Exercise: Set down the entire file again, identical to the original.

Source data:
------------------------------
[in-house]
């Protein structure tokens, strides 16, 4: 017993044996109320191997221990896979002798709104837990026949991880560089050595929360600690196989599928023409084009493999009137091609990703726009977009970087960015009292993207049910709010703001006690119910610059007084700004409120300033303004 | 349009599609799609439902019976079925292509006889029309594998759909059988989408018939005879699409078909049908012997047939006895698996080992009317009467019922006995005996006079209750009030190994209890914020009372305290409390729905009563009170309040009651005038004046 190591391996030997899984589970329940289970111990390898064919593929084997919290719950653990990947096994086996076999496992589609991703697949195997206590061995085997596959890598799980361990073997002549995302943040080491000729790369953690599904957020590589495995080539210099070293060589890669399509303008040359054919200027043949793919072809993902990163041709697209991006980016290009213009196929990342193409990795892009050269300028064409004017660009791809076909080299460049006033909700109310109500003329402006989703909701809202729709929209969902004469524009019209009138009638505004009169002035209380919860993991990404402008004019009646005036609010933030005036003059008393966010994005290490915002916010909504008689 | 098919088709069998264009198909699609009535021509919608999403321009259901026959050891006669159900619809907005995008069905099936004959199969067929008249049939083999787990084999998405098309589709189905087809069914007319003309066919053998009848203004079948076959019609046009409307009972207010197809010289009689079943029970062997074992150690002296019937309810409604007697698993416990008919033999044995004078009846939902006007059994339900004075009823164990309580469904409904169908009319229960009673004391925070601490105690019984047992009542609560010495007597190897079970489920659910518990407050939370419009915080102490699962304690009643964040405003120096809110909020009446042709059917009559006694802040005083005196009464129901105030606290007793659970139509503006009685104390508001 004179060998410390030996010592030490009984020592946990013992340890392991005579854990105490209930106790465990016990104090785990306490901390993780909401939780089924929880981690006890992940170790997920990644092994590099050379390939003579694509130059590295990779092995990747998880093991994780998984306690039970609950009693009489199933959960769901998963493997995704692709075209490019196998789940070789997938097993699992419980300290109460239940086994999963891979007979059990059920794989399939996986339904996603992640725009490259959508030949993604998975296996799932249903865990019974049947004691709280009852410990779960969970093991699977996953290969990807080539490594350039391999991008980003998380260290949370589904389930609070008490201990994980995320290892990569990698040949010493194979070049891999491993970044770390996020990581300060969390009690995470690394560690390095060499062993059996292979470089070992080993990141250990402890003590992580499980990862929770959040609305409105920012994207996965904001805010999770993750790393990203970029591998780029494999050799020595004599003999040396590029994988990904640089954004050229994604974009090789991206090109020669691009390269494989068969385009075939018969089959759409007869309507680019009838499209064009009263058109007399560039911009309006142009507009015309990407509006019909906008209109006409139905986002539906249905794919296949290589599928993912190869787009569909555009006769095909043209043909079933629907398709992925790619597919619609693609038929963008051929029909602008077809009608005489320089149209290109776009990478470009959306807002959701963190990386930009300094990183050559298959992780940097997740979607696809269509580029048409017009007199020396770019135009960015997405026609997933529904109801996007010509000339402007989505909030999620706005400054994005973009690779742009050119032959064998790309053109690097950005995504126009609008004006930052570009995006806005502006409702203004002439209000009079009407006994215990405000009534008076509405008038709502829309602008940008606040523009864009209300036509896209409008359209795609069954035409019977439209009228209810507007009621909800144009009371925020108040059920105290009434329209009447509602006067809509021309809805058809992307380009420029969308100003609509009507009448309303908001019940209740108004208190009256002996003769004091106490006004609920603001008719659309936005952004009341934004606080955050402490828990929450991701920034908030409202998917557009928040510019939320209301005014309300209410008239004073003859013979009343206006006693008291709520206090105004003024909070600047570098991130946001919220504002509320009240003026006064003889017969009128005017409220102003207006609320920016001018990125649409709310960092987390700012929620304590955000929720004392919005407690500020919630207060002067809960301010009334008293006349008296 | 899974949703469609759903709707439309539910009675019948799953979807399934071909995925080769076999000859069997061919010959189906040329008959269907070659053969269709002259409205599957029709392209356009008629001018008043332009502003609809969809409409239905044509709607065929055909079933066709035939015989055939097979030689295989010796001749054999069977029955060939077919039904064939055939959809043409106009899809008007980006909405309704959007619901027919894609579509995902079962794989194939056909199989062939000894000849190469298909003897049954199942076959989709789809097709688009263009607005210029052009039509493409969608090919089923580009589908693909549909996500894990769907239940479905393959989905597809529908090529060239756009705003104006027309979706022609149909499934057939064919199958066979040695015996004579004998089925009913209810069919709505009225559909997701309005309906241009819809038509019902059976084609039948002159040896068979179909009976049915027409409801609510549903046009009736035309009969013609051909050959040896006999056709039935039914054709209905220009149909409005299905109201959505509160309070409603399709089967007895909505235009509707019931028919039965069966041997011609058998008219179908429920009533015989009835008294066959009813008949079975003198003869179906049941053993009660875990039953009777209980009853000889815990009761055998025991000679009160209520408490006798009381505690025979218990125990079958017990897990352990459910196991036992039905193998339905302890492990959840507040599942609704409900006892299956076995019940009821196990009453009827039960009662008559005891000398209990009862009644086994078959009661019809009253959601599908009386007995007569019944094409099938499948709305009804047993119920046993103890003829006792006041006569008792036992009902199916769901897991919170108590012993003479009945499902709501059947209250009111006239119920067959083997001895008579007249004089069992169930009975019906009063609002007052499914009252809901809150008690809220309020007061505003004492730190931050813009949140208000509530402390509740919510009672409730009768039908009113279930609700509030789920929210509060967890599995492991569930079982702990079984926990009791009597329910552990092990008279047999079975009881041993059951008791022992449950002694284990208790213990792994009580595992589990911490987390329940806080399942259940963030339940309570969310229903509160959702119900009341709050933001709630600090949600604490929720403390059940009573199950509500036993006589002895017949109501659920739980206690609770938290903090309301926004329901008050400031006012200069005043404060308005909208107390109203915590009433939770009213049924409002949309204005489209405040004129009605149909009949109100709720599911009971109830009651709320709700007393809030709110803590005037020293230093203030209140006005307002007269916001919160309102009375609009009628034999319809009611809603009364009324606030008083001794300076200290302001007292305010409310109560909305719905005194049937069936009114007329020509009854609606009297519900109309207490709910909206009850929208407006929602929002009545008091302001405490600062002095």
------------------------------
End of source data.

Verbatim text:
[in-house]
């Protein structure tokens, strides 16, 4: 017993044996109320191997221990896979002798709104837990026949991880560089050595929360600690196989599928023409084009493999009137091609990703726009977009970087960015009292993207049910709010703001006690119910610059007084700004409120300033303004 | 349009599609799609439902019976079925292509006889029309594998759909059988989408018939005879699409078909049908012997047939006895698996080992009317009467019922006995005996006079209750009030190994209890914020009372305290409390729905009563009170309040009651005038004046 190591391996030997899984589970329940289970111990390898064919593929084997919290719950653990990947096994086996076999496992589609991703697949195997206590061995085997596959890598799980361990073997002549995302943040080491000729790369953690599904957020590589495995080539210099070293060589890669399509303008040359054919200027043949793919072809993902990163041709697209991006980016290009213009196929990342193409990795892009050269300028064409004017660009791809076909080299460049006033909700109310109500003329402006989703909701809202729709929209969902004469524009019209009138009638505004009169002035209380919860993991990404402008004019009646005036609010933030005036003059008393966010994005290490915002916010909504008689 | 098919088709069998264009198909699609009535021509919608999403321009259901026959050891006669159900619809907005995008069905099936004959199969067929008249049939083999787990084999998405098309589709189905087809069914007319003309066919053998009848203004079948076959019609046009409307009972207010197809010289009689079943029970062997074992150690002296019937309810409604007697698993416990008919033999044995004078009846939902006007059994339900004075009823164990309580469904409904169908009319229960009673004391925070601490105690019984047992009542609560010495007597190897079970489920659910518990407050939370419009915080102490699962304690009643964040405003120096809110909020009446042709059917009559006694802040005083005196009464129901105030606290007793659970139509503006009685104390508001 004179060998410390030996010592030490009984020592946990013992340890392991005579854990105490209930106790465990016990104090785990306490901390993780909401939780089924929880981690006890992940170790997920990644092994590099050379390939003579694509130059590295990779092995990747998880093991994780998984306690039970609950009693009489199933959960769901998963493997995704692709075209490019196998789940070789997938097993699992419980300290109460239940086994999963891979007979059990059920794989399939996986339904996603992640725009490259959508030949993604998975296996799932249903865990019974049947004691709280009852410990779960969970093991699977996953290969990807080539490594350039391999991008980003998380260290949370589904389930609070008490201990994980995320290892990569990698040949010493194979070049891999491993970044770390996020990581300060969390009690995470690394560690390095060499062993059996292979470089070992080993990141250990402890003590992580499980990862929770959040609305409105920012994207996965904001805010999770993750790393990203970029591998780029494999050799020595004599003999040396590029994988990904640089954004050229994604974009090789991206090109020669691009390269494989068969385009075939018969089959759409007869309507680019009838499209064009009263058109007399560039911009309006142009507009015309990407509006019909906008209109006409139905986002539906249905794919296949290589599928993912190869787009569909555009006769095909043209043909079933629907398709992925790619597919619609693609038929963008051929029909602008077809009608005489320089149209290109776009990478470009959306807002959701963190990386930009300094990183050559298959992780940097997740979607696809269509580029048409017009007199020396770019135009960015997405026609997933529904109801996007010509000339402007989505909030999620706005400054994005973009690779742009050119032959064998790309053109690097950005995504126009609008004006930052570009995006806005502006409702203004002439209000009079009407006994215990405000009534008076509405008038709502829309602008940008606040523009864009209300036509896209409008359209795609069954035409019977439209009228209810507007009621909800144009009371925020108040059920105290009434329209009447509602006067809509021309809805058809992307380009420029969308100003609509009507009448309303908001019940209740108004208190009256002996003769004091106490006004609920603001008719659309936005952004009341934004606080955050402490828990929450991701920034908030409202998917557009928040510019939320209301005014309300209410008239004073003859013979009343206006006693008291709520206090105004003024909070600047570098991130946001919220504002509320009240003026006064003889017969009128005017409220102003207006609320920016001018990125649409709310960092987390700012929620304590955000929720004392919005407690500020919630207060002067809960301010009334008293006349008296 | 899974949703469609759903709707439309539910009675019948799953979807399934071909995925080769076999000859069997061919010959189906040329008959269907070659053969269709002259409205599957029709392209356009008629001018008043332009502003609809969809409409239905044509709607065929055909079933066709035939015989055939097979030689295989010796001749054999069977029955060939077919039904064939055939959809043409106009899809008007980006909405309704959007619901027919894609579509995902079962794989194939056909199989062939000894000849190469298909003897049954199942076959989709789809097709688009263009607005210029052009039509493409969608090919089923580009589908693909549909996500894990769907239940479905393959989905597809529908090529060239756009705003104006027309979706022609149909499934057939064919199958066979040695015996004579004998089925009913209810069919709505009225559909997701309005309906241009819809038509019902059976084609039948002159040896068979179909009976049915027409409801609510549903046009009736035309009969013609051909050959040896006999056709039935039914054709209905220009149909409005299905109201959505509160309070409603399709089967007895909505235009509707019931028919039965069966041997011609058998008219179908429920009533015989009835008294066959009813008949079975003198003869179906049941053993009660875990039953009777209980009853000889815990009761055998025991000679009160209520408490006798009381505690025979218990125990079958017990897990352990459910196991036992039905193998339905302890492990959840507040599942609704409900006892299956076995019940009821196990009453009827039960009662008559005891000398209990009862009644086994078959009661019809009253959601599908009386007995007569019944094409099938499948709305009804047993119920046993103890003829006792006041006569008792036992009902199916769901897991919170108590012993003479009945499902709501059947209250009111006239119920067959083997001895008579007249004089069992169930009975019906009063609002007052499914009252809901809150008690809220309020007061505003004492730190931050813009949140208000509530402390509740919510009672409730009768039908009113279930609700509030789920929210509060967890599995492991569930079982702990079984926990009791009597329910552990092990008279047999079975009881041993059951008791022992449950002694284990208790213990792994009580595992589990911490987390329940806080399942259940963030339940309570969310229903509160959702119900009341709050933001709630600090949600604490929720403390059940009573199950509500036993006589002895017949109501659920739980206690609770938290903090309301926004329901008050400031006012200069005043404060308005909208107390109203915590009433939770009213049924409002949309204005489209405040004129009605149909009949109100709720599911009971109830009651709320709700007393809030709110803590005037020293230093203030209140006005307002007269916001919160309102009375609009009628034999319809009611809603009364009324606030008083001794300076200290302001007292305010409310109560909305719905005194049937069936009114007329020509009854609606009297519900109309207490709910909206009850929208407006929602929002009545008091302001405490600062002095």